Los Angeles, Feb. 23 — In light of Eric Clapton’s nine nominations (in eight categories) at this year’s Grammy awards, the National Academy of Recording Arts & Sciences announced it would dispense with all its previously announced categories and devote the entire evening to giving statuettes to Mr. Clapton. ”Hell,” snorted one Academy official, ”we know he’s gonna win a bunch of ’em anyway, so why not go all the way?” A partial list of winners:
BEST CLAPTON ANTHOLOGY OVER $50:
Crossroads, four CDs (or tapes) that touch upon each phase of his life.
BEST BUDGET CLAPTON COLLECTION:
Time Pieces: The Best of Eric Clapton, featuring ’70s hits like ”Lay Down Sally” and ”I Shot the Sheriff.”
BEST ALBUM MADE BY CLAPTON DURING HIS HEAVY HEROIN PERIOD:
Derek & the Dominos’ Layla, hands down. Two decades later, Clapton’s torment and the band’s equally impassioned playing still rip through, even on digital formats.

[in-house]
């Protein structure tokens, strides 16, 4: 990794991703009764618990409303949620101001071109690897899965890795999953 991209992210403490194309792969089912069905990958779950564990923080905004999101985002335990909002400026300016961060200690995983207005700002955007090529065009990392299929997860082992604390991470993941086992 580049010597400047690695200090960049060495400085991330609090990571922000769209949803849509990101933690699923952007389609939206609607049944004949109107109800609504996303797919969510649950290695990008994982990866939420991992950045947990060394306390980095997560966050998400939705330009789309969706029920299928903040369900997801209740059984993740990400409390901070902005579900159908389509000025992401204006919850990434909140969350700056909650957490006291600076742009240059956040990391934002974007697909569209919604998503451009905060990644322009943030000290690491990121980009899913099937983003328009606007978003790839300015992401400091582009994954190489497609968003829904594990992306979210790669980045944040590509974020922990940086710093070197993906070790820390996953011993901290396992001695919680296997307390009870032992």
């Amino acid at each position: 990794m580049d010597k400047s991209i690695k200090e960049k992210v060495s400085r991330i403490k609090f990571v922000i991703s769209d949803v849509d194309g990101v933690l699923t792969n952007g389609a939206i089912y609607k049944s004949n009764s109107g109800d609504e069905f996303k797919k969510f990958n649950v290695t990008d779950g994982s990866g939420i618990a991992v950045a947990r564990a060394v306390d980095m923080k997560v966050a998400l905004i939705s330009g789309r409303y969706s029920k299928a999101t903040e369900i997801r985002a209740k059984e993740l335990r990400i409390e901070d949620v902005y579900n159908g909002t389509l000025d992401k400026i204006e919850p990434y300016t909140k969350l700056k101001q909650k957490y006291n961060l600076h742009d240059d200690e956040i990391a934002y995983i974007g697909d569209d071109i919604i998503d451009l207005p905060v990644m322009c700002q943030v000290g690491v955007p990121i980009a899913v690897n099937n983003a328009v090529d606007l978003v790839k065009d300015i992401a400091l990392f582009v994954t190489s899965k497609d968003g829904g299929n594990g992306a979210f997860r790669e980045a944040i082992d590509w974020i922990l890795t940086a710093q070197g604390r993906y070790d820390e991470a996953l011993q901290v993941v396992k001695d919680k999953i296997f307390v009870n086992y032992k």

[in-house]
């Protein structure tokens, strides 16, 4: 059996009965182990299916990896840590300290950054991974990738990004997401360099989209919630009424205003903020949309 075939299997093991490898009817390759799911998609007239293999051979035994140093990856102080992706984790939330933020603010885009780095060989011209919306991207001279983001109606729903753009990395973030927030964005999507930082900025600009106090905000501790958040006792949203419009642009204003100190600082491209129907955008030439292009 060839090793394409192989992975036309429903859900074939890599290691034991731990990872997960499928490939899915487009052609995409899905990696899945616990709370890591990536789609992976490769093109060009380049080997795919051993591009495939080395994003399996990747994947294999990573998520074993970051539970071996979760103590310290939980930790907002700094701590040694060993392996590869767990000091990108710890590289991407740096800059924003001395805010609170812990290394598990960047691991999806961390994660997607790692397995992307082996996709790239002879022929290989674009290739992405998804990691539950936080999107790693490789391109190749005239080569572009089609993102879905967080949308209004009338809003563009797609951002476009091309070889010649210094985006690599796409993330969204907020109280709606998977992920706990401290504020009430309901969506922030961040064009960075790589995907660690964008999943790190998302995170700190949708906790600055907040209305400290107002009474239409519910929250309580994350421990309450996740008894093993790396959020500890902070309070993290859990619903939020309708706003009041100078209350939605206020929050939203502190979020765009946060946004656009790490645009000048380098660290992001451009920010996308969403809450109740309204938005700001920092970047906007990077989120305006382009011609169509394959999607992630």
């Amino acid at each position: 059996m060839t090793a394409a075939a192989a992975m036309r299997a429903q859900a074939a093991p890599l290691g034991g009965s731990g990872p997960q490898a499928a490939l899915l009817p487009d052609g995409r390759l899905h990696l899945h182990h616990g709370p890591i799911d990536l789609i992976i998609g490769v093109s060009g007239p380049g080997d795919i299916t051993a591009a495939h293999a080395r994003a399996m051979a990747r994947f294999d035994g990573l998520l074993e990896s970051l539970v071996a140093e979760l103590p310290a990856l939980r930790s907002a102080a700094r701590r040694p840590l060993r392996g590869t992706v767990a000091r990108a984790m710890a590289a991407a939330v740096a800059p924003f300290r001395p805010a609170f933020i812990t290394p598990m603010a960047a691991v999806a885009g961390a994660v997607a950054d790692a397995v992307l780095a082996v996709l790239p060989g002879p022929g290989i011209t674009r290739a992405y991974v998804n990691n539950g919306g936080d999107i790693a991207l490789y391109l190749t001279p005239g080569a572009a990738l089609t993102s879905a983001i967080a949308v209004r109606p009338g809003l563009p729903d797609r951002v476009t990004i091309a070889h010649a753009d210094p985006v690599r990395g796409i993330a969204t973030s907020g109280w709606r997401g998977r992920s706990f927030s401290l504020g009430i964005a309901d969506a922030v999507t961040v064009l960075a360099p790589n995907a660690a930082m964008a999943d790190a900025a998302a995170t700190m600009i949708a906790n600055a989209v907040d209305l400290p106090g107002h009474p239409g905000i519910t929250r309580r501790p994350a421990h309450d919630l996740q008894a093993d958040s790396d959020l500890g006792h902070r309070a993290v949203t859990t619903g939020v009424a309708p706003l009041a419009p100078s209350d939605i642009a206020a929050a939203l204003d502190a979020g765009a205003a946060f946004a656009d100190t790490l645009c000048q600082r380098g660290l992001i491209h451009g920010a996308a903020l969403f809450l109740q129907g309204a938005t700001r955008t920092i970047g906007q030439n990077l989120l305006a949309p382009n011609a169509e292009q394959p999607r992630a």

BEST CREAM COLLECTION:
Strange Brew, all the hits and none of the interminable jamming.
BEST CLAPTON POP ALBUM:
(tie) 461 Ocean Boulevard, his self-effacing 1974 comeback, and 1977’s Slowhand. Both show his ability to be not just an inspiration for air guitarists the world over but also a respectable singer, interpreter, and team player.
BEST LIVE ALBUM:
None of these represents Clapton at his best, but of the four available, 1980’s Just One Night wins, mostly for its version of ”Cocaine” and a no-frills band.
BEST SINGLE ON FORGETTABLE ’80S CLAPTON ALBUMS:
”Forever Man” (Behind the Sun), ”Tearing Us Apart” (August).
BEST UNDERRATED CLAPTON ALBUM:
Money and Cigarettes (1983), a typically subdued but burning batch of modest, back-porch shuffles with guest guitarist Ry Cooder.
BEST ALBUM PACKAGE:
Sorry, no winner. The man has been saddled with some of the drabbest album covers in rock history. Get Herb Ritts on the phone — pronto!